By Mary Szoch & Joy Zavalick
Mary Szoch is Director of the Center for Human Dignity at Family Research Council. Joy Zavalick is Research Assistant for the Center for Human Dignity at Family Research Council. This article appeared in The Federalist on February 1, 2022.
On the day of this year’s March for Life, congressional Republicans sent a letter to Acting U.S. Food and Drug Administration Commissioner Janet Woodcock. Prompted by a recent New York Times exposé reporting that prenatal genetic screening tests are incorrect 85 percent of the time, the letter asks Woodcock whether the FDA will be taking any steps to regulate these prenatal screenings in light of the concerningly high rate of false positives.
Although the tests are often presented as being definitive, they are merely screening tools that suggest the possibility of a genetic abnormality. Tragically, after viewing results indicating the possibility of a genetic anomaly, many parents choose to abort their unborn baby, unaware of the high inaccuracy rating. The genetic testing industry knows that this happens and that its tests are wrong 85 percent of the time. Yet it keeps making them.
A prenatal exam should not determine a life, accurate or not. Before taking these tests, parents should look into whether the results will actually help their child or not. They should also consider looking into the companies profiting from the test.
Planned Parenthood’s website inconspicuously recommends that mothers discuss prenatal testing with their doctors in order “to make sure you’re healthy and that your fetus is developing normally.” Of course, the abortion giant stands to gain from convincing mothers to receive prenatal testing that will incorrectly tell many that their child will be born with painful or life-threatening conditions.
The eugenic and ableist mindset peddled by the abortion industry manipulates parents into believing it would be more merciful to end their children’s lives rather than subject them to an unknown amount of suffering caused by a genetic disorder. This creates a demand for the tests. Thus, the genetic testing industry and abortion industry both stand to profit from the other’s existence.
There are several known connections between the abortion industry and the genetic screening industry — including companies such as Natera, Labcorp, Roche, Myriad Genetics, and Quest Diagnostics — that should make everyone pause.
For example, Roche has sponsored Planned Parenthood events. Nicole Lambert, Myriad Genetics’ chief operating officer, was a volunteer at Planned Parenthood. Dr. Richard P. Lifton, an executive with Roche, participated in a study of genetic risks of cerebral palsy that was partially authored by the Shanghai Institute of Planned Parenthood Research. Notably, Planned Parenthood does not offer treatment for people with cerebral palsy; however, they do abort them.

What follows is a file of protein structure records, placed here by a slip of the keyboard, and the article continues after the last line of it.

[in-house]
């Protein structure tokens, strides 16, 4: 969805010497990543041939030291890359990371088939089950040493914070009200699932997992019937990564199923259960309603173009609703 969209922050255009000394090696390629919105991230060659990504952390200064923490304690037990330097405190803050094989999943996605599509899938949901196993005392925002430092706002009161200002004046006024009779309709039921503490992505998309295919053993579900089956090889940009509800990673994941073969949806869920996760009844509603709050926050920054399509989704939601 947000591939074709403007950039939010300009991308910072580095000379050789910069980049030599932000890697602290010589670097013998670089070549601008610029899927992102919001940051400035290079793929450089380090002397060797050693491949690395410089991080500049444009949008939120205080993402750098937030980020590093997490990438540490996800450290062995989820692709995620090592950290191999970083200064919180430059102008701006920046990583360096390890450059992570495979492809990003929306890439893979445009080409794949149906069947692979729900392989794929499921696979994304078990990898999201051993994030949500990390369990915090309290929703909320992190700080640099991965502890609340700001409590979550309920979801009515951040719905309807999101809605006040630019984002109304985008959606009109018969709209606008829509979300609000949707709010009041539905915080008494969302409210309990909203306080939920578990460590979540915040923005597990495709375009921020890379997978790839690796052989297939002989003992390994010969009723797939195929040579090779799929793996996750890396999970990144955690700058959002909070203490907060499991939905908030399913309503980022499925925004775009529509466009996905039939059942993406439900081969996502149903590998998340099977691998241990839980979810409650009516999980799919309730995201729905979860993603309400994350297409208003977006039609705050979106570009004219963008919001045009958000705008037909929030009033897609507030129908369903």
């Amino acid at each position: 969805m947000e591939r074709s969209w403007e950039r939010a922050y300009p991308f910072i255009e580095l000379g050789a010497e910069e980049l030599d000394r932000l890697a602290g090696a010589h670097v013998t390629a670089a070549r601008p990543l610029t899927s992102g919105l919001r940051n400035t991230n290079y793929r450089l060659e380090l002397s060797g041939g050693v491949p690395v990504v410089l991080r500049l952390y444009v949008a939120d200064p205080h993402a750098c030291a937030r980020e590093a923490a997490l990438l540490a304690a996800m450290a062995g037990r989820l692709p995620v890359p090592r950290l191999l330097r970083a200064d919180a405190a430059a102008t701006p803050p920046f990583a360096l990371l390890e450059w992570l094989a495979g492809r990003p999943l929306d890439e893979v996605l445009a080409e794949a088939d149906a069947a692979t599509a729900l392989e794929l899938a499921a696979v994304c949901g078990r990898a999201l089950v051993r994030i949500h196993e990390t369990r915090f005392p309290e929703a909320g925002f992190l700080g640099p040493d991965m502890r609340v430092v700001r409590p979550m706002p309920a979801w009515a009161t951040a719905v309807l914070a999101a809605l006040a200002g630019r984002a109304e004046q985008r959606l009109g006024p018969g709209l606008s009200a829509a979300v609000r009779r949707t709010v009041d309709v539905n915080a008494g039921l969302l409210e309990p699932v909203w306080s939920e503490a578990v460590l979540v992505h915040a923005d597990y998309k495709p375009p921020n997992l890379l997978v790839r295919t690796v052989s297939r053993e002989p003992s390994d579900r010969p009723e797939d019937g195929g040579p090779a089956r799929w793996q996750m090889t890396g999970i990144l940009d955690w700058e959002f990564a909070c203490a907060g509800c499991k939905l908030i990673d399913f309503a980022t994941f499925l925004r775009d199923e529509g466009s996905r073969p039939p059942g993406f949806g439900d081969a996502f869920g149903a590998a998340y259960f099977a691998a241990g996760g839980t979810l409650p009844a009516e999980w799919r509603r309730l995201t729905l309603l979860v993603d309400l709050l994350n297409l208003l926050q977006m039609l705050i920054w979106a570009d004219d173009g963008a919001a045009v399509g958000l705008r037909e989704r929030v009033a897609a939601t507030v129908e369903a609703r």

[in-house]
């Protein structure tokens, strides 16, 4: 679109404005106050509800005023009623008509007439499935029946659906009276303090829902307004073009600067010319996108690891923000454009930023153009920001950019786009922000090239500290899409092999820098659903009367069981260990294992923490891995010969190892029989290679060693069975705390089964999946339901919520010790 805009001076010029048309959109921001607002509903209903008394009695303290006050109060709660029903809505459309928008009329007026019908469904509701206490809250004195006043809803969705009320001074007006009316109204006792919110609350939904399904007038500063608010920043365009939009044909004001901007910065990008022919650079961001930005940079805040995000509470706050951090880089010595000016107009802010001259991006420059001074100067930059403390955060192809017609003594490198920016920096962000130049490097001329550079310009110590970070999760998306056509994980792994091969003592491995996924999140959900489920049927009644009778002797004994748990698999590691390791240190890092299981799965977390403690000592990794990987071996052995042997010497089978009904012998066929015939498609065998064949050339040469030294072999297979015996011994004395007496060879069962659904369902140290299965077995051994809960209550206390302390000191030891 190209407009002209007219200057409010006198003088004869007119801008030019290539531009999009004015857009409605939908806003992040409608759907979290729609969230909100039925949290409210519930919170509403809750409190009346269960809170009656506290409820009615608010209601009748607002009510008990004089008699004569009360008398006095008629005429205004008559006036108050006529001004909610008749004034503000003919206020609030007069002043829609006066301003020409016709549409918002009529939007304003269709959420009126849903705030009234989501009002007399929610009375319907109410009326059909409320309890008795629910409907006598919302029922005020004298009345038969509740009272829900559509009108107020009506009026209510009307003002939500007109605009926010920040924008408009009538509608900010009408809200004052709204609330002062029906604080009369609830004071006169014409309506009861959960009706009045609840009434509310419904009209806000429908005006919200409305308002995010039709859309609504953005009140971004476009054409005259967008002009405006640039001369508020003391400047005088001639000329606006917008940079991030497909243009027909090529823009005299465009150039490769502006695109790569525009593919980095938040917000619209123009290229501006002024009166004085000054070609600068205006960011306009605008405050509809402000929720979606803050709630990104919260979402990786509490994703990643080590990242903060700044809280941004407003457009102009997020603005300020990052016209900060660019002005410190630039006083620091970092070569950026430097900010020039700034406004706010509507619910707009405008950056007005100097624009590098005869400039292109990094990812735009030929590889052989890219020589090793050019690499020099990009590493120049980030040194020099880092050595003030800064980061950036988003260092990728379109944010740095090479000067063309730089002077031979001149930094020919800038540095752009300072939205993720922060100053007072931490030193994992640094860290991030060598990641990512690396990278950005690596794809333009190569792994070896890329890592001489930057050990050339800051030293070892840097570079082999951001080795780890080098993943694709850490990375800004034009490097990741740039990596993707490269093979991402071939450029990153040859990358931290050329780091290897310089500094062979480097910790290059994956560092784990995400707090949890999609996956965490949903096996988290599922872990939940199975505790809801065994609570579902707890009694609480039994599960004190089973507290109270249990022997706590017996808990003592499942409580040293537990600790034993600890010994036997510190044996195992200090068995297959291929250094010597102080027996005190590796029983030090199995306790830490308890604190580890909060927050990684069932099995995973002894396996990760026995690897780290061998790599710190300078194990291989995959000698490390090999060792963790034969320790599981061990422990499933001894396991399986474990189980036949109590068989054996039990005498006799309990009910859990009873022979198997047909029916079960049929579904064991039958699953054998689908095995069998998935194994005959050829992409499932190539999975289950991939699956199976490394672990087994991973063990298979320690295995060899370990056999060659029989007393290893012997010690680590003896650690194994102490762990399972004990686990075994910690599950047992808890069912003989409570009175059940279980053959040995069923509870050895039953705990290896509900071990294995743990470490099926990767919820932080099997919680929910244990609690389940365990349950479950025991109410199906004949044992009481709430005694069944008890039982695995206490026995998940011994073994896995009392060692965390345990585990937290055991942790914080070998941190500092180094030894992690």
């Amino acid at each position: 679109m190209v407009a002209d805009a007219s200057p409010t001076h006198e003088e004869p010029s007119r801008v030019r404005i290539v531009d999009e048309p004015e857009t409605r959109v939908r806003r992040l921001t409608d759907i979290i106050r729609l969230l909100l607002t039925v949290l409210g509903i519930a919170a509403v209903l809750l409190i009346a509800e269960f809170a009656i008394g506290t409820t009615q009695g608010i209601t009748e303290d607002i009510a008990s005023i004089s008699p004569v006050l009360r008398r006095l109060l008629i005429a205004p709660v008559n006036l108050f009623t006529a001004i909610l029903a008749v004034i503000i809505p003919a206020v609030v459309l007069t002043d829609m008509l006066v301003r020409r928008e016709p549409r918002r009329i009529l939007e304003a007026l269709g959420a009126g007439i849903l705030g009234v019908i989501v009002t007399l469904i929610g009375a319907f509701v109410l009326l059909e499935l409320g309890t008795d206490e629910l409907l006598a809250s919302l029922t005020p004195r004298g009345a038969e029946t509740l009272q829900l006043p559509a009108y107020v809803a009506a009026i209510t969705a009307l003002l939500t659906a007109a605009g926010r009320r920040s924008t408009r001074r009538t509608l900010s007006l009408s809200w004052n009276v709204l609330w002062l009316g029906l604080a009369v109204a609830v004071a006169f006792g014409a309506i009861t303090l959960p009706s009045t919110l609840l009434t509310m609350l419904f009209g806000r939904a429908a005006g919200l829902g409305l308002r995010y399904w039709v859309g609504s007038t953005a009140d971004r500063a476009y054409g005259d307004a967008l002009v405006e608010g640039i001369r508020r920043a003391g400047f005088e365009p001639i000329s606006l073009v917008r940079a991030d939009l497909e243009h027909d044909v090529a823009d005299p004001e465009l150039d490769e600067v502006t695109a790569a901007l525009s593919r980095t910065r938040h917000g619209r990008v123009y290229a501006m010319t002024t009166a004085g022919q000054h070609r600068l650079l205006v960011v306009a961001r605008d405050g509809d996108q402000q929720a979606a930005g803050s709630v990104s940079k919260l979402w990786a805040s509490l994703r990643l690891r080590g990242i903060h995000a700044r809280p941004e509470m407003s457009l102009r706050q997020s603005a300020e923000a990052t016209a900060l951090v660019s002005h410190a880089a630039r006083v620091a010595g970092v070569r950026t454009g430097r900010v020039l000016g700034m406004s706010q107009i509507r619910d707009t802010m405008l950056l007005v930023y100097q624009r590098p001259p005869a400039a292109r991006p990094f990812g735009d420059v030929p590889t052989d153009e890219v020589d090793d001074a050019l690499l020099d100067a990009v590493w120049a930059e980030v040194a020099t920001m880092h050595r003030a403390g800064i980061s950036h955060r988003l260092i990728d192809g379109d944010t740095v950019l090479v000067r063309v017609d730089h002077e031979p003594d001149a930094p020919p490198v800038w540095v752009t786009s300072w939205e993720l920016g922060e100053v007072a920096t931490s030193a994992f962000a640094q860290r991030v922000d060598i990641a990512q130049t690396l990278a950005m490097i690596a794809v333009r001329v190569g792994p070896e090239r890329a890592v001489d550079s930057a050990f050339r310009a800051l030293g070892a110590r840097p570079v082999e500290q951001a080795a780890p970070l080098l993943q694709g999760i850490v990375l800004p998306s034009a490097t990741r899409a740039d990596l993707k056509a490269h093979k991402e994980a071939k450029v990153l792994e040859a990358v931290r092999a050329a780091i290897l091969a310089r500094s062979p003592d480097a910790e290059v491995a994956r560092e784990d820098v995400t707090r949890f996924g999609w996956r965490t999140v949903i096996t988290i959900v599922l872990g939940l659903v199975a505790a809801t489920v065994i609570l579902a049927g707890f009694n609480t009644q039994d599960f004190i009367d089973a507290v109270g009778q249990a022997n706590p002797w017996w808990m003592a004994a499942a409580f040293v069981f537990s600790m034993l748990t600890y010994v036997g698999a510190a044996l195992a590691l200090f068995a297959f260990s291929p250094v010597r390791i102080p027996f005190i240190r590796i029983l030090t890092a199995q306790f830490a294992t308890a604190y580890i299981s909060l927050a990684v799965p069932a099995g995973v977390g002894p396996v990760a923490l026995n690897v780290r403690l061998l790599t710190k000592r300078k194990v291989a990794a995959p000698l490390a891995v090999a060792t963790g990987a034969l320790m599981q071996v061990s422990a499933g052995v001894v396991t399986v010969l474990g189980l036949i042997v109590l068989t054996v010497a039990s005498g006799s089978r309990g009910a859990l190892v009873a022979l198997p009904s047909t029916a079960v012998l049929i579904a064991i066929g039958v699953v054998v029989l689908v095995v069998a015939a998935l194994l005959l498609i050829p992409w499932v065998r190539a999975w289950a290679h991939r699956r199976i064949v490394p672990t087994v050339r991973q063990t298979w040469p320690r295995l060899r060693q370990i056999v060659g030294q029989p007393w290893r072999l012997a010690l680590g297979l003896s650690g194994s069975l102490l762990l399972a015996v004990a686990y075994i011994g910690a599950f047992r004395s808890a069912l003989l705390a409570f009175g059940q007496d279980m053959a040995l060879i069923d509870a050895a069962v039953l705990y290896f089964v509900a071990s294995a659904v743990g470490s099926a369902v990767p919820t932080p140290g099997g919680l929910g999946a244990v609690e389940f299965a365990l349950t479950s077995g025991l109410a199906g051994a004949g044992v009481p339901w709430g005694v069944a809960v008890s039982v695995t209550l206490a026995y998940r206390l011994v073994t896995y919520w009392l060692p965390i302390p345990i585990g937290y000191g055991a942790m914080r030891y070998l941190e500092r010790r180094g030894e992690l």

D. Gary Gilliland and Peter Neupert are directors at Labcorp. Both have ties to the Fred Hutchinson Cancer Research Center — Gilliland receives a seven-figure salary as the president and director emeritus and Neupert served as a trustee until 2020. The Fred Hutchinson Cancer Research Center uses aborted fetal tissue donations from a Planned Parenthood in Washington state and has advocated at the federal level for the ability to use human fetal tissue in research.
Timothy M. Ring, the lead independent director of Quest Diagnostics, was also the president and director of C. R. Bard, Inc. from 2003 to 2017. During that time, the company was a donor to Planned Parenthood.
Perhaps it is merely a coincidence that high-ranking individuals at genetic testing companies are pro-abortion, and there is no actual collusion between such corporations and the abortion industry. However, when the results of prenatal genetic screening tests are wrong 85 percent of the time, it does inspire questions about the motives behind manufacturing those tests and encouraging women to continue taking them despite their inaccuracy.
Genetic screening exploits parents’ fear of the unknown and perpetuates the false mindset that children are only a blessing when they lack a diagnosis. With their 85 percent inaccuracy rate, these tests cause unnecessary distress and confusion for parents.
If the tests are more likely to be wrong than right, and the companies offering the tests are profiting by stealing parents’ peace of mind — and possibly the lives of their unborn children — then the logical conclusion is to refuse to play their game. As the referees of the medical testing industry, it is time the FDA blows the whistle.